I have several of these native Sassafras trees in my backyard.  Anyone want to pay some big bucks for them?
Sassafras has been found to have some analgesic and antiseptic properties.  Some people still drink sassafras tea for such things as gastrointestinal problems and for use as a diuretic, and some also use it topically to sooth skin irritation.  However, the research from the 1960's found that very large amounts of safrole, which sassafras oil is largely made up of, caused cancer and permanent liver damage in laboratory rats.   So don't ever be a laboratory rat.  (Oh, and you might want to drink that tea in moderate amounts..)

The Sassafras tree is also interesting in that it has three different shaped leaves on the same tree!
(photo source - Augusta, GA government website)
High doses of safrole are also hallucinogenic, which is probably why it is used in the making of the drug MDMA, more widely known as 'Ecstasy' and 'molly' (thank you, Miley Cyrus, for bringing that to my attention).  Thus the transportation of safrole is closely monitored internationally.

The Sassafras trees in my yard are just for ornamental use, really!
Sassafras root used to also be the main flavoring for root beer before its ban by the FDA.  Root beer affectionados still make it themselves from natural Sassafras extract that has all dreaded safrole removed.  Or they make it from scratch from Sassafras roots.  (You can find a recipe here.) Sassafras is also used in Creole cooking.  Filé powder, which is made up from the dried, ground up Sassafras leaves and doesn't contain very much safrole, is used as a thickening seasoning for gumbo.  

Makes you want to go out and smell some Sassafras, doesn't it?

While I admire the Sassafras for its rich history, its varied uses, and its fragrant leaves and wood, I have to admit that as a gardener I really love these native trees for a totally different reason.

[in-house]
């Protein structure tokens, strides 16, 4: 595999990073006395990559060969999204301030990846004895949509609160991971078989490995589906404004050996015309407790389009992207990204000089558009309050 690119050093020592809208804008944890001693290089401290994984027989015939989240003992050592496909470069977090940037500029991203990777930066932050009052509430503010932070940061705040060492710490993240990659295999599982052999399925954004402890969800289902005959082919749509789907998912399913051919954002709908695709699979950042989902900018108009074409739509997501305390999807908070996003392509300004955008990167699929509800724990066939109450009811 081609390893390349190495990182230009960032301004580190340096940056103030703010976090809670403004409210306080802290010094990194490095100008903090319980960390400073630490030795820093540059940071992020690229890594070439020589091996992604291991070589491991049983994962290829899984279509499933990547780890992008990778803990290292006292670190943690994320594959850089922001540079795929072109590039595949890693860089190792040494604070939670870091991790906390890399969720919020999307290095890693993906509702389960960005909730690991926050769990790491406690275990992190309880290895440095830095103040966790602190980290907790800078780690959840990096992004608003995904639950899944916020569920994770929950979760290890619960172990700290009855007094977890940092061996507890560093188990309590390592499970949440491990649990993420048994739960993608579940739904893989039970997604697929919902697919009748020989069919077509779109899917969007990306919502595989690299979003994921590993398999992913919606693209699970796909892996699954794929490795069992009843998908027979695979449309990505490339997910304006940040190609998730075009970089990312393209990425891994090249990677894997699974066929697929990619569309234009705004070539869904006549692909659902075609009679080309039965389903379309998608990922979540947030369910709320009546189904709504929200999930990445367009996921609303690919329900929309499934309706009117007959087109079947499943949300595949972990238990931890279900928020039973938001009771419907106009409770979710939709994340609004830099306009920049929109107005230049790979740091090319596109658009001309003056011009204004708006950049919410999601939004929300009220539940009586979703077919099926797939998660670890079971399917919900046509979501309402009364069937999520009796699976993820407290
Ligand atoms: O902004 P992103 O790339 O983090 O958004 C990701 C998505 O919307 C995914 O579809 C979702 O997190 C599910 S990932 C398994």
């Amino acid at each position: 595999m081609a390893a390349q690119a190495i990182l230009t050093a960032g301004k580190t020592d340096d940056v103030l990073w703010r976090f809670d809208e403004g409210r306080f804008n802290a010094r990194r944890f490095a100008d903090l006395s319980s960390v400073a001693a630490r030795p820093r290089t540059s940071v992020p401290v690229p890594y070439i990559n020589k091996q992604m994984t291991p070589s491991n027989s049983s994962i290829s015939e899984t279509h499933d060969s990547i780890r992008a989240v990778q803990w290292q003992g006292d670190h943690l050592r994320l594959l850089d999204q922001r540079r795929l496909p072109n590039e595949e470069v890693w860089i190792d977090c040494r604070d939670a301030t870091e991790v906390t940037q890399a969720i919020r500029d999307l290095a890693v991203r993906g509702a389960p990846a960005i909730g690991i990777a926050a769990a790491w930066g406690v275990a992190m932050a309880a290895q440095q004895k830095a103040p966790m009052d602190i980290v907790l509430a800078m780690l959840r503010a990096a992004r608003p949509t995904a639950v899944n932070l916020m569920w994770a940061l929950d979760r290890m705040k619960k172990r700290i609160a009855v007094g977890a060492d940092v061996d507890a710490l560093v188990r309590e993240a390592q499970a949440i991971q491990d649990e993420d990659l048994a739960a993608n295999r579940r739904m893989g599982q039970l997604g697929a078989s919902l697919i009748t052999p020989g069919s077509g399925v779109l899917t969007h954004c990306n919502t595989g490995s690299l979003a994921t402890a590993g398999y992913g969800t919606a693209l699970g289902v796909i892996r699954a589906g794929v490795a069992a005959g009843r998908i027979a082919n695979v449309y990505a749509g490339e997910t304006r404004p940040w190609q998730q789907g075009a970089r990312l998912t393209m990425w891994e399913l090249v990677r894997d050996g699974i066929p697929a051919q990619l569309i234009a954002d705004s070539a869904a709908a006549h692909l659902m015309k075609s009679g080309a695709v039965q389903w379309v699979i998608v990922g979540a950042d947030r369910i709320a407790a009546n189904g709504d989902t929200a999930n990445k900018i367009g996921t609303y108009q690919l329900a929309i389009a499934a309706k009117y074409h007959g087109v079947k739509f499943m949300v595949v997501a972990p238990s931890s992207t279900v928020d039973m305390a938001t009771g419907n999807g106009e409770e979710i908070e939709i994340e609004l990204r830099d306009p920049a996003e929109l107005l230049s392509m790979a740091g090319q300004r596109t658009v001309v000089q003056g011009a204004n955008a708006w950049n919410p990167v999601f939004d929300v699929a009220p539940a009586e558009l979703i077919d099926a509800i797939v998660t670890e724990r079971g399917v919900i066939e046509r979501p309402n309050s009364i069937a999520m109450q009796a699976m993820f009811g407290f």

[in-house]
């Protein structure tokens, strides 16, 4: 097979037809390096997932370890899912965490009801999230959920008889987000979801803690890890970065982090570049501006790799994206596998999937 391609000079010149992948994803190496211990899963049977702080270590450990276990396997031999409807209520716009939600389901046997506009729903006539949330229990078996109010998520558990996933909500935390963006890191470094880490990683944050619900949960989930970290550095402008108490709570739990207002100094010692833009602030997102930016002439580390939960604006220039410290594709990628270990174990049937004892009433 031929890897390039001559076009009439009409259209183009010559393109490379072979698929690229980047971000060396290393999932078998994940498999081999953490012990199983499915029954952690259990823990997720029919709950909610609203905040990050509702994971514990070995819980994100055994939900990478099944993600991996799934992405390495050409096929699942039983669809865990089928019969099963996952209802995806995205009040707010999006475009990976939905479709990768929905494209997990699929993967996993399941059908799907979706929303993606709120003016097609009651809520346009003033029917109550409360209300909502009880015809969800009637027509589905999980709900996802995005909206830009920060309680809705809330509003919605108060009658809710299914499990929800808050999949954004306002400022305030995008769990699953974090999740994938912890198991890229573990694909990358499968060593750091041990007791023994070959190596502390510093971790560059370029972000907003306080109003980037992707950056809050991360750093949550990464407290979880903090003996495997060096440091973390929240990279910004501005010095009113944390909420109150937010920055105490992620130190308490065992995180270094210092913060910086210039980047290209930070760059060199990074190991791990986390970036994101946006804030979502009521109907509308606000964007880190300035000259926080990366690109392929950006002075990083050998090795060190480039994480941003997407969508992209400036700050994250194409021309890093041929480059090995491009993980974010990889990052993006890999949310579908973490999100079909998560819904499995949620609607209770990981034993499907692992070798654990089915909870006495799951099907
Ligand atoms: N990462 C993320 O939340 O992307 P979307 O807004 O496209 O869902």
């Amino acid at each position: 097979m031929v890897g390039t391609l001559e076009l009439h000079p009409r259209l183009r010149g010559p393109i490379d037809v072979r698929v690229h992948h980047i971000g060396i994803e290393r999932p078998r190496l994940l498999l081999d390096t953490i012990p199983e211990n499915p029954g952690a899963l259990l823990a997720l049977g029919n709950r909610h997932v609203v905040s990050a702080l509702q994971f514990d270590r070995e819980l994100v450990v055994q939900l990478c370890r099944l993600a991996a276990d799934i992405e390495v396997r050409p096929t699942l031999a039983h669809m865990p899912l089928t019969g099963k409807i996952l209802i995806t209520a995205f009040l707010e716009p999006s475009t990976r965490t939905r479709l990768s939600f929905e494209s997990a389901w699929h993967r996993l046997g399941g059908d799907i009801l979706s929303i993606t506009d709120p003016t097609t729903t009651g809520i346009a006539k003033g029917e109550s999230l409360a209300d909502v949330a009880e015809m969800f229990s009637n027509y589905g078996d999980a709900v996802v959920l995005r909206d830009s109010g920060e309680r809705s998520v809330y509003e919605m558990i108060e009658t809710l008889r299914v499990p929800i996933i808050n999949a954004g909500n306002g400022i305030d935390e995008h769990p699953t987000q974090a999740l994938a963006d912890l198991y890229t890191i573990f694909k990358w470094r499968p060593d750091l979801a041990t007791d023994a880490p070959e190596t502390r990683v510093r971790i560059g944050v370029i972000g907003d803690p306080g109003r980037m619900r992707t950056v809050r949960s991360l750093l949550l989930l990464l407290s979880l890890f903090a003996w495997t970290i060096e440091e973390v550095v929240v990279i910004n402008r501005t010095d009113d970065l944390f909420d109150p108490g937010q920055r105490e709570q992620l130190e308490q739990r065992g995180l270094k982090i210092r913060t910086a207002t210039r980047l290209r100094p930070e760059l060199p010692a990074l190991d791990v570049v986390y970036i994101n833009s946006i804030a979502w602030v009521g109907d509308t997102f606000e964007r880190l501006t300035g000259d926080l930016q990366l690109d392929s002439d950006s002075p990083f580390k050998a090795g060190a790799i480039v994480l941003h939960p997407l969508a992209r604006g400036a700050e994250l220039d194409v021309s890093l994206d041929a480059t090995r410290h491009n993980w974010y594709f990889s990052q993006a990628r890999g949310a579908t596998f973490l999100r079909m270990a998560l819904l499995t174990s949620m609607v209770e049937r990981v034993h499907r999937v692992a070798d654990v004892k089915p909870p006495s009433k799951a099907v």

They're just really pretty trees.

the interestingly contorted branches of a Sassafras tree

Tuesday, November 5, 2013

Designing a Northeastern Garden

When we finally moved into our new house in Massachusetts three months ago, it didn't seem much like a home at all.  One of the problems was that the yard was completely bare in the front.  No foundation plantings, no grass, nothing.  On the positive side, I got to design my garden from scratch!

Ack, my house is naked!!  Quick, throw a few shrubs over its foundation!
Step 1:  Trees, Shrubs, and Hardscaping

The first step in designing a garden is to put in what is called the 'bones' of the garden - the main structures that really anchor all the other smaller plantings.  That usually means trees, shrubs, and hardscaping.  

In addition to trees and shrubs, I have two light posts and a few boulders in my garden.  One great thing about the Northeast - boulders are plentiful!  (Farmers would probably disagree about this being a great thing.)
I designed this garden with the winter season in mind.  It's easy to make a garden look good in the summer up here in the Northeast when everything is blooming, not so easy to make a winter garden look good - and all I hear from people up here is how long the winter is going to be!  So I focused on plantings that would look good all year long, such as... 


On one side of our yard we put a Blue spruce.  The silvery blue of the needles match our house perfectly, and the birds love it!

Vanderwolf's Pyramid Limber Pine and a Blue Atlas Cedar are planted on the other side of my house.  I love how these two evergreens have totally different looks.